One of the most common questions we get during our free consultations is about the value of a case. How much is it worth, and when can they expect to get that amount? Will we need to go to trial?
There are a few issues with these questions: one, there is no easy way to take a look at a case and come up with a fair number. If we could, there would probably be much less of a contentious relationship between personal injury attorneys and insurance companies. Secondly, while most cases are settled, and most truck accident attorneys will focus on reaching a settlement before even filing a lawsuit with the Arizona courts, there is no telling how difficult it will be to close the gap between the insurance company’s offer and our calculations about what we believe you truly deserve (which, again, will take time to determine).
Take a look below to get a better idea of what goes into truck accident settlements, including the calculation process, negotiation phase, and some factors that go into whether or not a case goes to court.
Contact us as soon as possible to request your own free consultation with an experienced truck accident lawyer about your case.
How Much Is My Truck Accident Case Worth?
Commercial truck drivers have insurance policies with liability coverage limits that far exceed the standard passenger driver’s policy simply because they operate massive vehicles with a greater risk of serious injury to someone in a passenger vehicle. These limits often exceed $1 million, but unfortunately, a high limit does not mean that it will be easier to get everything you deserve.
The value of a truck accident claim is based on the facts and evidence that we can gather about your damages — as well as the actual calculations. Truck accident cases can vary greatly from situation to situation, and many of these unique factors may often be overlooked by someone other than an experienced Tucson truck accident lawyer.
Generally speaking, common damages in an Arizona truck accident settlement are medical expenses, lost wages or income, pain and suffering from serious injuries, emotional distress, physical or mental disabilities, or many unique damages in the event of wrongful death.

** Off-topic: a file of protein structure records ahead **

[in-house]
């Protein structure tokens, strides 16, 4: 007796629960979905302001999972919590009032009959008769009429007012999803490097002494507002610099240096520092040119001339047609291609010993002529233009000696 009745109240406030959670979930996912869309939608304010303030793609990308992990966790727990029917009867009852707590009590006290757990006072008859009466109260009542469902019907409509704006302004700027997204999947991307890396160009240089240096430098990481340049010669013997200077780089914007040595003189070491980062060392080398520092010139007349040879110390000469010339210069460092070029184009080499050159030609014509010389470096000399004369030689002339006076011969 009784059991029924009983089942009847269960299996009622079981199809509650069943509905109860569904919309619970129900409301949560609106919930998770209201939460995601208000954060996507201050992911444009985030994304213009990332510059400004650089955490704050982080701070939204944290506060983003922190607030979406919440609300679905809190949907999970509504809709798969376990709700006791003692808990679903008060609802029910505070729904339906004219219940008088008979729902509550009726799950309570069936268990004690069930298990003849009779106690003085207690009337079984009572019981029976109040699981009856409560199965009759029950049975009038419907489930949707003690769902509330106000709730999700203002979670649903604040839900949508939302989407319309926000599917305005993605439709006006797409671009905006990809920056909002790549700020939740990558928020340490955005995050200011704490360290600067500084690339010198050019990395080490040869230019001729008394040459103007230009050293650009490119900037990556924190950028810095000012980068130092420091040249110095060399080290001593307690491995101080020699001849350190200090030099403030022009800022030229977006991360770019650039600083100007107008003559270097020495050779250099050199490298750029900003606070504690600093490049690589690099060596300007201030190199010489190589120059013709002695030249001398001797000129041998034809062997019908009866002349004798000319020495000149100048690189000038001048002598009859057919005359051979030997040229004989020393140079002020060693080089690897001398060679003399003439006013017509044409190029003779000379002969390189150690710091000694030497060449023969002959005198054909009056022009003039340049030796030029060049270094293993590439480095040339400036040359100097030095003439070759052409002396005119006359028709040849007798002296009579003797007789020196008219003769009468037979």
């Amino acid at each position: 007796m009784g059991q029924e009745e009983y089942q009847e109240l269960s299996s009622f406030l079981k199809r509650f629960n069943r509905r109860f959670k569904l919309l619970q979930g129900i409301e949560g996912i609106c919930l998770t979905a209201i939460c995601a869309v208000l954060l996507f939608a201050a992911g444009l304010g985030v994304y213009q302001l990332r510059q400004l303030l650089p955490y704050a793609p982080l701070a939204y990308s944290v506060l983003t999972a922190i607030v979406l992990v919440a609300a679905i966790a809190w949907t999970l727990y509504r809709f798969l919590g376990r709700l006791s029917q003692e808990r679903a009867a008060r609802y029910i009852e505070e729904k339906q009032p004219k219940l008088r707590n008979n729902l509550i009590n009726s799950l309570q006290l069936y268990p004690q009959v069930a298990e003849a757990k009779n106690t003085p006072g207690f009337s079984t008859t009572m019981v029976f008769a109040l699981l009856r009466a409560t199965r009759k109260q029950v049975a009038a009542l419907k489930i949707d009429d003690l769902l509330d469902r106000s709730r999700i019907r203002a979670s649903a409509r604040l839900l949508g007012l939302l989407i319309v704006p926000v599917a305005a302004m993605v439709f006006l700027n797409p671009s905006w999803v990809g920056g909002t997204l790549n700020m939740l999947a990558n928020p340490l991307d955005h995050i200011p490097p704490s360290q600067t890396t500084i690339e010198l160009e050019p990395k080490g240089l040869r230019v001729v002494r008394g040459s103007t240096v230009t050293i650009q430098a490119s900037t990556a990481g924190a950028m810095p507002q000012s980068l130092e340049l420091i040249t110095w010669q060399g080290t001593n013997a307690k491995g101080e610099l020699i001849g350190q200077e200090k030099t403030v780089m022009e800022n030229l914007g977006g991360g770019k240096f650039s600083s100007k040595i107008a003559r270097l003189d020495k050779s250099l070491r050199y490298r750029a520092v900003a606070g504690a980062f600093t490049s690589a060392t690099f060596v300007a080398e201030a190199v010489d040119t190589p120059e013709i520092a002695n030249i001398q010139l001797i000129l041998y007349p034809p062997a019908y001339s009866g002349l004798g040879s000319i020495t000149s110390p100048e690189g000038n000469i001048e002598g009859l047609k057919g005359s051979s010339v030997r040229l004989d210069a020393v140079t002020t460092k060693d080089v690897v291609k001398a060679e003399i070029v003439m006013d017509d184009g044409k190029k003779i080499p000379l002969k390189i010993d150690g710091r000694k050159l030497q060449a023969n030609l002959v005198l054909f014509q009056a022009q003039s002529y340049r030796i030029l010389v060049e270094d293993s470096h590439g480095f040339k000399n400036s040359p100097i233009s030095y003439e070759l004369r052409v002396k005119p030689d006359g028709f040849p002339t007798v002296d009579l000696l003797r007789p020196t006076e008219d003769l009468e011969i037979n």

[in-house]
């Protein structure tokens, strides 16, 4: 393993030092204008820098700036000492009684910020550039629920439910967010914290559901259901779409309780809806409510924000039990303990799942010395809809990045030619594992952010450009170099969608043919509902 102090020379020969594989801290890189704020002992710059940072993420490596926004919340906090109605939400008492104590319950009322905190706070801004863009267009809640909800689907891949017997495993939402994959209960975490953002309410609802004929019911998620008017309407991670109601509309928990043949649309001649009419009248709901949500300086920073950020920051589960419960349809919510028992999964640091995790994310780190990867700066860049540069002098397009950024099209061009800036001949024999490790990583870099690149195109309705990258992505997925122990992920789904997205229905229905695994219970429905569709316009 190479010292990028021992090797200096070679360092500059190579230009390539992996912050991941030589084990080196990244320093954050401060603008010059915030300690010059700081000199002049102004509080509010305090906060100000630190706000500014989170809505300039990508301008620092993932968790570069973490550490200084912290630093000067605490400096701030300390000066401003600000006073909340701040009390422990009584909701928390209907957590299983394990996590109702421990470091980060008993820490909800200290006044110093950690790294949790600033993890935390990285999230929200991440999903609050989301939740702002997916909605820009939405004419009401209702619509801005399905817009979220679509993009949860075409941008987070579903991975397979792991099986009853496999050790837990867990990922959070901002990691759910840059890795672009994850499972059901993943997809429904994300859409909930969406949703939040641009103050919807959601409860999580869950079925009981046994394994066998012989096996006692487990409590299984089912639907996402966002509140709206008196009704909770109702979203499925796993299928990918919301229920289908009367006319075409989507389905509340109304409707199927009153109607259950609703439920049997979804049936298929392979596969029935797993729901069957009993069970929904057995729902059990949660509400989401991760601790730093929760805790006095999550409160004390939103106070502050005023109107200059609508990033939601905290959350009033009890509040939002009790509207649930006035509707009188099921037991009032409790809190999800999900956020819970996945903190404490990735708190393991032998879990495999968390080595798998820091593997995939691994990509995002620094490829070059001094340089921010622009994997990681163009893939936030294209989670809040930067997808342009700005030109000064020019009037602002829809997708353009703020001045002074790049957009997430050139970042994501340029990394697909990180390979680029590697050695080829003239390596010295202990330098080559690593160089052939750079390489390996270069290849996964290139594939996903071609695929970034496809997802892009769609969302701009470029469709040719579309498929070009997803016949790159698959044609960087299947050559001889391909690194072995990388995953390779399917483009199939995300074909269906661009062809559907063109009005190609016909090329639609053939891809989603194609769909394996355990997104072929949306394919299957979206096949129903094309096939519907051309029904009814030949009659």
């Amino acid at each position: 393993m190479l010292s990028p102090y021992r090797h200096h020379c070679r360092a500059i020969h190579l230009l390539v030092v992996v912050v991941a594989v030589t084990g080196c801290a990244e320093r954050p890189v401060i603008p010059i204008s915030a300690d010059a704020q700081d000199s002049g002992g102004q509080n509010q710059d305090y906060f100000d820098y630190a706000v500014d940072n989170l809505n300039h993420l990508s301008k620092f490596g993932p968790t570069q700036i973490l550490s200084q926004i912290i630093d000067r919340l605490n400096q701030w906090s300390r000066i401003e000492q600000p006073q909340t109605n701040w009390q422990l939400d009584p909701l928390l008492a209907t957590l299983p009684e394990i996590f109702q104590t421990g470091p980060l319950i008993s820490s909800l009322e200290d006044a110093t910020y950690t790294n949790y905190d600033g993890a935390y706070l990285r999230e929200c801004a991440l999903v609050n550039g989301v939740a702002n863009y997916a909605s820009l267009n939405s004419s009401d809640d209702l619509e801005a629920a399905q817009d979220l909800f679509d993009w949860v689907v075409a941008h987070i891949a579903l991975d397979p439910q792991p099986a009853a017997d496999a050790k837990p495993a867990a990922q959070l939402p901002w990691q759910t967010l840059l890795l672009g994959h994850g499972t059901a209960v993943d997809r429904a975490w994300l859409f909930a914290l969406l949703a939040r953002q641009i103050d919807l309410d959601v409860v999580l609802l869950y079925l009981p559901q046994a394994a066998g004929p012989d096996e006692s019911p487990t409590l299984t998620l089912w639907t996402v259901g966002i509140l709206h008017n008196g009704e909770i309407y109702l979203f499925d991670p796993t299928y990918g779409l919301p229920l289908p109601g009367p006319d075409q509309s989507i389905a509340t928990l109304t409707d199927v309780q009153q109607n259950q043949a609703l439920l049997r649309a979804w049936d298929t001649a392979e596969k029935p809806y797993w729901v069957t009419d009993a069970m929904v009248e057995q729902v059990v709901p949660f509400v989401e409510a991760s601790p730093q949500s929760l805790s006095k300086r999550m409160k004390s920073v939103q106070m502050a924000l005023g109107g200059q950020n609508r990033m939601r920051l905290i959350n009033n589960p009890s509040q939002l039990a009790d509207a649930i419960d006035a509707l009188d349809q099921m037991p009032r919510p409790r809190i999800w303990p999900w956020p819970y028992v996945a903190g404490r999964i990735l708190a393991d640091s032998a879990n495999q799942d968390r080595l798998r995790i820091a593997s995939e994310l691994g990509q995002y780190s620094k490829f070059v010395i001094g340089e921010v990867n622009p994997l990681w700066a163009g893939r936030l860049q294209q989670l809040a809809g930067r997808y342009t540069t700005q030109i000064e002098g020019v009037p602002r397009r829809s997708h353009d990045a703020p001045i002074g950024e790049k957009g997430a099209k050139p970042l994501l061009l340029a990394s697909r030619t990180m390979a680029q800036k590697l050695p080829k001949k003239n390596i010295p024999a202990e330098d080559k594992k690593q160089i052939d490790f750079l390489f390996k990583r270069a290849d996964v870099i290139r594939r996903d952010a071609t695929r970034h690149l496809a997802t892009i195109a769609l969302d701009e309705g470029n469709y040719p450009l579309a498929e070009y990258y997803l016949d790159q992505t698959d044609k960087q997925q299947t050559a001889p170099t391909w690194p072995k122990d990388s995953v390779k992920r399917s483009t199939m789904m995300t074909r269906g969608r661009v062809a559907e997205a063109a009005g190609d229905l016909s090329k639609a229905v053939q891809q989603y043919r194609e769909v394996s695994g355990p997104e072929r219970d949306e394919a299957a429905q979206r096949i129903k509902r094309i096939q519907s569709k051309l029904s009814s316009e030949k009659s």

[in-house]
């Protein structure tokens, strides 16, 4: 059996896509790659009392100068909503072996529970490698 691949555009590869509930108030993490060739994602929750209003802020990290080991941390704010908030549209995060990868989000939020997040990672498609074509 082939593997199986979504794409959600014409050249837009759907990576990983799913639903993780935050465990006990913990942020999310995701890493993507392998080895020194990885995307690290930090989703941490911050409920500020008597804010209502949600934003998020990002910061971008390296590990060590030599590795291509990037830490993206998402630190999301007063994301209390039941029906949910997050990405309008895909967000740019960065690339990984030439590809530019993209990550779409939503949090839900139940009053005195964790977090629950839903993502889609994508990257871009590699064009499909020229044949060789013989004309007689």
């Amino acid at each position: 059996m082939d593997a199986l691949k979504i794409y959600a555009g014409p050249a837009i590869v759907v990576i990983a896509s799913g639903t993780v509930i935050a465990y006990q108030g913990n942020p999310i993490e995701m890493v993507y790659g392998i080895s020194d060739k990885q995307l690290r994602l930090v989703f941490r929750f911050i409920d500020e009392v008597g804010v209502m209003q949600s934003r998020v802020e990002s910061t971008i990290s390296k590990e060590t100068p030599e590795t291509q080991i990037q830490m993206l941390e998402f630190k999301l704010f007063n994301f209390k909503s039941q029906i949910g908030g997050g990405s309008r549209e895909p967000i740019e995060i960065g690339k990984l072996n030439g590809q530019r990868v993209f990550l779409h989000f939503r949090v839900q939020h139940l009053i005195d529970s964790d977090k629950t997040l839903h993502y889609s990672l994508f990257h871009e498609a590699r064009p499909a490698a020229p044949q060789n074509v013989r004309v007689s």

Depending on the specifics of each case, there may be other damages that can be included.
Can We Settle?
There is no way to accurately calculate the percentage of personal injury cases that are settled, simply because the details of a settlement are not disclosed. Still, some estimates suggest that nearly 95% of all cases are settled before trial, and 50% of all cases are settled before a lawsuit is even filed. However, while these statistics can give you a general idea of the personal injury landscape, they have little bearing on your unique case, especially following a serious truck accident.
Your lawyer will need to consider property damage, emotional injuries sustained in the trucking accident, both current medical bills and potential future medical expenses (which may require an expert’s testimony based on your medical records), impacts to a victim’s earning capacity due to severe injuries, and a range of other future expenses. Wrongful death cases stemming from large truck crashes also include things like the loss of consortium and future losses of financial contributions from the deceased. The insurance adjuster will make a counter-offer to kick off the negotiation process.
The negotiation process for tractor-trailer accidents is lengthy and arduous and can take several weeks to several months to reach a fair settlement.